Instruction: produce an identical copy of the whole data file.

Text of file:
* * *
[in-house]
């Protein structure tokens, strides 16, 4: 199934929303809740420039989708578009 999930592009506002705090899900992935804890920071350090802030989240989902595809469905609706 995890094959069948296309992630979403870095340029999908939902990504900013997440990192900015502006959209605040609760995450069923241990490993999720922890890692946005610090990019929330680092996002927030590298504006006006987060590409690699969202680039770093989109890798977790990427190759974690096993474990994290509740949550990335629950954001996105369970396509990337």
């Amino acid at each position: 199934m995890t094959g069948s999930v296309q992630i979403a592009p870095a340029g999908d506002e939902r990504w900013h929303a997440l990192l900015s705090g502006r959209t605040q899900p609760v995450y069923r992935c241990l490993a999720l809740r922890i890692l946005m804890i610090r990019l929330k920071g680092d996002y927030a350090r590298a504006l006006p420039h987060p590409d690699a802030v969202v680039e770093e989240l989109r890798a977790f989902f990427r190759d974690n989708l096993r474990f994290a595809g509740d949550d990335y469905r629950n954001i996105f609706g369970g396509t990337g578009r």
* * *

[in-house]
């Protein structure tokens, strides 16, 4: 199934929303809740420039989708578009 999930592009506002705090899900992935804890920071350090802030989240989902595809469905609706 995890094959069948296309992630979403870095340029999908939902990504900013997440990192900015502006959209605040609760995450069923241990490993999720922890890692946005610090990019929330680092996002927030590298504006006006987060590409690699969202680039770093989109890798977790990427190759974690096993474990994290509740949550990335629950954001996105369970396509990337």
């Amino acid at each position: 199934m995890t094959g069948s999930v296309q992630i979403a592009p870095a340029g999908d506002e939902r990504w900013h929303a997440l990192l900015s705090g502006r959209t605040q899900p609760v995450y069923r992935c241990l490993a999720l809740r922890i890692l946005m804890i610090r990019l929330k920071g680092d996002y927030a350090r590298a504006l006006p420039h987060p590409d690699a802030v969202v680039e770093e989240l989109r890798a977790f989902f990427r190759d974690n989708l096993r474990f994290a595809g509740d949550d990335y469905r629950n954001i996105f609706g369970g396509t990337g578009r």